• Elaboration. “Turning out.” Notice how she takes this vernacular phrase and small detail–original said by Jimmy–and doesn’t leave it alone. She stays with it, puts it to work. In effect, she turns out what turning out means. One lesson is not only to find significance in what she elsewhere calls a “small” detail (her mother’s cigarettes), but when you find one, stay with it, go further with it.
  • Quotation. She quotes James Baldwin [78]. The book is give to her by a teacher. So, part of the story; but also made part of the story in using it to elaborate. Remember that autobiography is nonfiction. We deal with other texts, with quotations–or at least, you can think about the ways that doing so would be effective. She also beings with quotations–her three epigraphs.
  • Metaphor. She does like metaphor, as she tells us [89]. Thus, even though we do get metonymic details (those that focus on language and conversation), we get more metaphor than we see with Wolff. At the same time, notice that the metaphor doesn’t feel arbitrary. In fact, it becomes part of the focus: not just a metaphor, in this case, but a focus on her interest and grasp of metaphor. There is, of course, the title to consider.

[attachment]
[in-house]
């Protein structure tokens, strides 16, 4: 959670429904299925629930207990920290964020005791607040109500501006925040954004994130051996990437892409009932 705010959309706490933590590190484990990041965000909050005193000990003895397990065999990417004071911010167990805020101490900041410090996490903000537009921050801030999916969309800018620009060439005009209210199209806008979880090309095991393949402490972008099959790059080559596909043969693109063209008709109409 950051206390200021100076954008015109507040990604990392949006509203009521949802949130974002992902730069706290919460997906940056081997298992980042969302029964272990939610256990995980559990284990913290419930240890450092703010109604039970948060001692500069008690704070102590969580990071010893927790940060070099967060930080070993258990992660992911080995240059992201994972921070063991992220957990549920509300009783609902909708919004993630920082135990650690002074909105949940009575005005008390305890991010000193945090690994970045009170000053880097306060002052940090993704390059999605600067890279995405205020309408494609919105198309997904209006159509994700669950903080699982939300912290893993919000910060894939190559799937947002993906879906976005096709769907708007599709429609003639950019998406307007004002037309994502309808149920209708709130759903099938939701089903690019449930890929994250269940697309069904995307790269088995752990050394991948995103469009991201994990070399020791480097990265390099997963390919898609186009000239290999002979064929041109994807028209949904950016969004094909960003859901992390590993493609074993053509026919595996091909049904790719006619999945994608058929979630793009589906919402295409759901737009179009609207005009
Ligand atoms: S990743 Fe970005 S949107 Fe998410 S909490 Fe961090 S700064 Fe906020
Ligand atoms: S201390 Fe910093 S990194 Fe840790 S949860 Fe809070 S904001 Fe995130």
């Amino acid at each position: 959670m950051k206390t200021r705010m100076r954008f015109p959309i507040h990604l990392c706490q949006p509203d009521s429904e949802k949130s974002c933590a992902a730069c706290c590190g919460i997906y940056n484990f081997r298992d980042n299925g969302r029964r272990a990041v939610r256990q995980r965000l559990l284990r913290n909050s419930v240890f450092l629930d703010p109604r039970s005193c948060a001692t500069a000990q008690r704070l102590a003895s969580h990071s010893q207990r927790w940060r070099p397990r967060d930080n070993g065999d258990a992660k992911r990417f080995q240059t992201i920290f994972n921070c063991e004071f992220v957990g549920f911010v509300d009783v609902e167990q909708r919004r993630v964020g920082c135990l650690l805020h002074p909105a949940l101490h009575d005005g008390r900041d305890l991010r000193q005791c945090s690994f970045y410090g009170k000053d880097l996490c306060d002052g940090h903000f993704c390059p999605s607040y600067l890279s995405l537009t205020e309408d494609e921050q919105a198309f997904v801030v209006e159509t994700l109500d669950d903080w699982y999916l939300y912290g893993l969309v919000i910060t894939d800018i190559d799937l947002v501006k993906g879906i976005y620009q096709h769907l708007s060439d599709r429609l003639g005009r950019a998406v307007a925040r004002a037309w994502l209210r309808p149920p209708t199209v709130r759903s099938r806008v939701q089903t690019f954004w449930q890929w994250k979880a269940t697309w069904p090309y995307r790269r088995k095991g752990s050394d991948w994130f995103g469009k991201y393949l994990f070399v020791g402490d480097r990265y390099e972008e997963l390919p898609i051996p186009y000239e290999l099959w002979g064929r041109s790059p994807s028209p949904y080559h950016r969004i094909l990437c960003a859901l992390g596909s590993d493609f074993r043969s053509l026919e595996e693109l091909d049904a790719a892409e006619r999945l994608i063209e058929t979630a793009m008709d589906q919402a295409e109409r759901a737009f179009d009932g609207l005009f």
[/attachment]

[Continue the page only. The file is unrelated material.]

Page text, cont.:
• Dream/Nightmare/Reverie. These not only show up in several places. Cary really puts them to work. I am thinking in particular of the extended reverie we see at the end of chapter 7, where she weaves in Pap’s stories with her exploration of the ice (and earlier in that chapter, weaves her memory of her tonsil operation into the pot-smoking experience in the woods. From a stylistic view, we can think of writing about a dream (reverie) or nightmare in autobiography as an interesting mix of metonymy and metaphor: highly symbolic, perhaps even fantastic, images and material–but ones which at some level, at least mentally, emerge from body and from connections to the real world of the writer. The poet Yeats titled his first autobiography: Reveries over Childhood and Youth. Thus autobiography itself can be thought of as reverie.